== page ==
Floating in Space is a novel set in Manchester, 1977. Click the links at the top of the page for more information!

Three Champions of Formula One

I’m not a great sports fan. I’ve no interest in football and cricket does nothing for me but formula one racing is something I’ve followed since my school days. What I’ve always loved about racing are the true champions of the sport, those drivers that have gone down in the annals of motor sporting history as the greats. My own personal favourite driver and the driver who to me is the greatest driver ever, is Sir Jackie Stewart.

Jackie Stewart Image courtesy wikipedia

Jackie Stewart Image courtesy wikipedia

You’ve heard of course of the great natural talents of Ayrton Senna and also of the man known as the professor, Alain Prost and his intelligent and calculating approach to racing. Imagine then those two disciplines put together in one man, well if that were possible the result would be Jackie Stewart. Jackie has all the qualities of a great driver: Fast in qualifying, fast in racing. Fast in the dry, fast in the wet. He also has those other great qualities, car control and understanding of the car as well as a great race craft. You’ve heard of Michael Schumacher and his reputation as the rainmeister I’m sure but well before Schumacher was even a glint in his father’s eye Jackie was winning the foggy and washed out 1968 German Grand Prix by four minutes from his nearest rival. Four minutes! Can you believe that?

Believe it my friend because that was one of the great wet weather drives of all time.

My personal favourite of Jackie’s wins was the 1969 Italian Grand Prix at Monza. Monza at that time had still not been hampered by the chicanes that were to be added a few years later. It was a fast high speed track and the event was a slip streaming formula one sprint. Cars hurtled along sucking the following cars along in their wake and the following driver would use this slipstream to hurtle past. The trick to win the Italian Grand prix was to exit the last corner in second place, slipstream the leader and take the win.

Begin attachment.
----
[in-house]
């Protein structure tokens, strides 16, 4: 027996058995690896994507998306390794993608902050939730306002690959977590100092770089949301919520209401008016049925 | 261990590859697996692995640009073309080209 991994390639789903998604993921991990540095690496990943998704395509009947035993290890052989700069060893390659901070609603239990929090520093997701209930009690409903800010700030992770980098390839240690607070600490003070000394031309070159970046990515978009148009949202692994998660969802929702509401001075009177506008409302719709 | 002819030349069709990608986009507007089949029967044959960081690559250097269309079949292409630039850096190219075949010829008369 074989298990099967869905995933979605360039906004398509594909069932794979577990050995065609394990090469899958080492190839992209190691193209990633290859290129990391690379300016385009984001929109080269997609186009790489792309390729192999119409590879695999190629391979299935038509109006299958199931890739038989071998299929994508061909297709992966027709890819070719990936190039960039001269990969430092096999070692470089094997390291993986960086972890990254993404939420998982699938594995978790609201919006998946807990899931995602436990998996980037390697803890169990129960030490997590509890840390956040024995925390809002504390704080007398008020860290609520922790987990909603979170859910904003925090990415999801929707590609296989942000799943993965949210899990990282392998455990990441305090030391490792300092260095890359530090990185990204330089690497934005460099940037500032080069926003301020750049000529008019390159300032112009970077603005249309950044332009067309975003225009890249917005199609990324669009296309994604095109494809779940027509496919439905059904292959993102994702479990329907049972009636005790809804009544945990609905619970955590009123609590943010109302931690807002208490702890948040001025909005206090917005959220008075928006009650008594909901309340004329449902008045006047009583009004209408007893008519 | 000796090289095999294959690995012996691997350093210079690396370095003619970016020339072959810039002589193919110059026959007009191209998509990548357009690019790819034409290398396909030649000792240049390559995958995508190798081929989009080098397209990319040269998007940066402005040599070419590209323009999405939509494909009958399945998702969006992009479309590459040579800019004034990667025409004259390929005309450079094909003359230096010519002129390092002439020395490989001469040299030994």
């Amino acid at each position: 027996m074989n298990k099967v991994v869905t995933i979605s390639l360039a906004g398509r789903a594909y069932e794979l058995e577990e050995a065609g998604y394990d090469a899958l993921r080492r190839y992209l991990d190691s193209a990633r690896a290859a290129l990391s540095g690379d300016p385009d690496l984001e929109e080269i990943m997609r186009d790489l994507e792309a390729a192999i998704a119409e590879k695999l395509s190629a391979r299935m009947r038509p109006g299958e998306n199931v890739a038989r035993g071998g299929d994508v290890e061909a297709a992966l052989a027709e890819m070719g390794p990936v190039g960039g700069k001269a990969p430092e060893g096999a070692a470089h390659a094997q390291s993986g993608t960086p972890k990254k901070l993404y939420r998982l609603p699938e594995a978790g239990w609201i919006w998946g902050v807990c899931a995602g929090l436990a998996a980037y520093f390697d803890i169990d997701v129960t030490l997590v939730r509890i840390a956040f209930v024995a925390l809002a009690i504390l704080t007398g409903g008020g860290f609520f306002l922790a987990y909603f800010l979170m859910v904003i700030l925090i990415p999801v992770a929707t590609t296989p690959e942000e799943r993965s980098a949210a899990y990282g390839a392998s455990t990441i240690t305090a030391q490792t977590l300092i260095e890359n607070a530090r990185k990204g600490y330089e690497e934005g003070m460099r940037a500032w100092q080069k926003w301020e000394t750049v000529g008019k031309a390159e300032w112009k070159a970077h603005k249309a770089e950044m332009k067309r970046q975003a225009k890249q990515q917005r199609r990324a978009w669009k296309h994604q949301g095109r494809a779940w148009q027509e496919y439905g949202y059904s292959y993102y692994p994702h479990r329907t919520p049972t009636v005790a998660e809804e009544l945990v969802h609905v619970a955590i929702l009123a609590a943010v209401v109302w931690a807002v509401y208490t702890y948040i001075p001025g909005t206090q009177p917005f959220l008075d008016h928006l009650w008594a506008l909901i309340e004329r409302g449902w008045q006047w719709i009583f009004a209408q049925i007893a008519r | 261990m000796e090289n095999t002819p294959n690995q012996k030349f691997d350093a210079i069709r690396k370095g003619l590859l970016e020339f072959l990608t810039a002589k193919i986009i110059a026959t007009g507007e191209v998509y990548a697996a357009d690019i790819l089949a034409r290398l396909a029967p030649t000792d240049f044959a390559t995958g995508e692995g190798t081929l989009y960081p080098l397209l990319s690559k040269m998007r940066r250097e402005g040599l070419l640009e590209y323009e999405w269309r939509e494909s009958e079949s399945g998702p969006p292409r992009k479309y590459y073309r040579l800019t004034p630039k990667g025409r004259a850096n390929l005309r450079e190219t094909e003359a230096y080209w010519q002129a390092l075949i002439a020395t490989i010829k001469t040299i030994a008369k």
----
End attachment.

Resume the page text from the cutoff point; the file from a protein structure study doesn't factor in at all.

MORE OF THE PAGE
In 1969 however wily Scotsman Jackie Stewart reasoned that if he added an extra-long fourth gear to his car the difference between hanging on to fourth for a while longer when his fellow racers were changing up a gear could enable him to win. In the race when the cars arrived at that all important last corner Jackie dived in front and exited in the lead. Jochen Rindt who was second, latched onto Stewart’s lead and was sucked up in his slip stream then ducked out to take the lead. His momentum eased momentarily as he flicked into fifth but Jackie hung on in his extra-large fourth gear and when Rindt slipstreamed past it was too late; they were past the chequered flag and Jackie had just won the race.

Senna by the author 1988

Ayrton Senna McLaren 1988 German GP

In 1988 two great drivers became teammates at McLaren-Honda, Ayrton Senna and Alain Prost. 1988 was a classic season for the Mclaren squad winning 15 out of the season’s 16 races but it could have been so different. The Williams team and their driver Nigel Mansell could have been in prime position to take the championship. The previous year, 1987, Mansell and team mate Nelson Piquet battled against each other and ultimately Piquet took the title but he had left for Lotus and Honda, who had been Williams’ engine partners for the previous few years had switched their allegiance to McLaren. The move had come a year earlier than had been planned and Williams were left in the lurch. Their relationship with Honda had soured when they declined to replace Nigel Mansell with Honda’s man Saturu Nakajima and they were forced to turn to a private engine manufacturer, John Judd. 1988 would not be their year. The McLarens were dominant. The only possible challenge could come from Lotus, the only other team with the unbeatable Honda engine. That challenge never appeared.

nelson Piquet Lotus 1988 German Grand Prix

Nelson Piquet Lotus 1988 German Grand Prix

Towards the end of the year, Lotus arranged for Jackie Stewart to test their car as part of a TV spot. Stewart, who had been retired for over a decade, took the wheel of the Lotus and almost straight away spotted the very issue that had dogged Lotus for the season. I well remember Peter Warr, the Lotus Team manager saying to TV cameras very diplomatically that Jackie had ‘correctly identified an issue the team were already working on.’ If only Jackie had tested the car earlier in the season, perhaps then they could have challenged the McLarens.

Jackie Stewart at Oulton Park in 1988 with son Paul

Jackie Stewart at Oulton Park in 1988 with son Paul